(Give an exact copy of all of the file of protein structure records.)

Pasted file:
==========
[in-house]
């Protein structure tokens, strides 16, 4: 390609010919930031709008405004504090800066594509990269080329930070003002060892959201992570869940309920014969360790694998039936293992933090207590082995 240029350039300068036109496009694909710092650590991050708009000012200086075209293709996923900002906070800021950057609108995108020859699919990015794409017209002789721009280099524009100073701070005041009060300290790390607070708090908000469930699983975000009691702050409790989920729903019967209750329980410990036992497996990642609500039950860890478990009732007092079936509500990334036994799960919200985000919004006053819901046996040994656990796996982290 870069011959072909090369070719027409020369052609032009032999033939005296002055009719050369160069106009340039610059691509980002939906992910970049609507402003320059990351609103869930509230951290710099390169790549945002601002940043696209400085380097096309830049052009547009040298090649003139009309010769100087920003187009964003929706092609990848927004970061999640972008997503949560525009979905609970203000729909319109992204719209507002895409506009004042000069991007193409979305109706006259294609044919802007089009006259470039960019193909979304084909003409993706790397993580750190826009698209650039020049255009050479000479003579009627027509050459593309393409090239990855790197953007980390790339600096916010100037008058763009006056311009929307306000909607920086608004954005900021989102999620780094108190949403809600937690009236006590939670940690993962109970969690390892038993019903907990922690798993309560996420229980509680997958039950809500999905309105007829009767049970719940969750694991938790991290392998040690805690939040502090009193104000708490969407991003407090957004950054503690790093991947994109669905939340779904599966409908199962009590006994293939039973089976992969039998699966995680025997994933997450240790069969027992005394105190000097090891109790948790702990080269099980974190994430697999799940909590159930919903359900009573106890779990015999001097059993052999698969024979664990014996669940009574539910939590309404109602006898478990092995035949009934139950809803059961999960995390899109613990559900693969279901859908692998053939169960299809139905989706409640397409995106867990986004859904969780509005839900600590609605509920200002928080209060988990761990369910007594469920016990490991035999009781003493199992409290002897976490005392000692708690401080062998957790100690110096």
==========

[in-house]
């Protein structure tokens, strides 16, 4: 390609010919930031709008405004504090800066594509990269080329930070003002060892959201992570869940309920014969360790694998039936293992933090207590082995 240029350039300068036109496009694909710092650590991050708009000012200086075209293709996923900002906070800021950057609108995108020859699919990015794409017209002789721009280099524009100073701070005041009060300290790390607070708090908000469930699983975000009691702050409790989920729903019967209750329980410990036992497996990642609500039950860890478990009732007092079936509500990334036994799960919200985000919004006053819901046996040994656990796996982290 870069011959072909090369070719027409020369052609032009032999033939005296002055009719050369160069106009340039610059691509980002939906992910970049609507402003320059990351609103869930509230951290710099390169790549945002601002940043696209400085380097096309830049052009547009040298090649003139009309010769100087920003187009964003929706092609990848927004970061999640972008997503949560525009979905609970203000729909319109992204719209507002895409506009004042000069991007193409979305109706006259294609044919802007089009006259470039960019193909979304084909003409993706790397993580750190826009698209650039020049255009050479000479003579009627027509050459593309393409090239990855790197953007980390790339600096916010100037008058763009006056311009929307306000909607920086608004954005900021989102999620780094108190949403809600937690009236006590939670940690993962109970969690390892038993019903907990922690798993309560996420229980509680997958039950809500999905309105007829009767049970719940969750694991938790991290392998040690805690939040502090009193104000708490969407991003407090957004950054503690790093991947994109669905939340779904599966409908199962009590006994293939039973089976992969039998699966995680025997994933997450240790069969027992005394105190000097090891109790948790702990080269099980974190994430697999799940909590159930919903359900009573106890779990015999001097059993052999698969024979664990014996669940009574539910939590309404109602006898478990092995035949009934139950809803059961999960995390899109613990559900693969279901859908692998053939169960299809139905989706409640397409995106867990986004859904969780509005839900600590609605509920200002928080209060988990761990369910007594469920016990490991035999009781003493199992409290002897976490005392000692708690401080062998957790100690110096």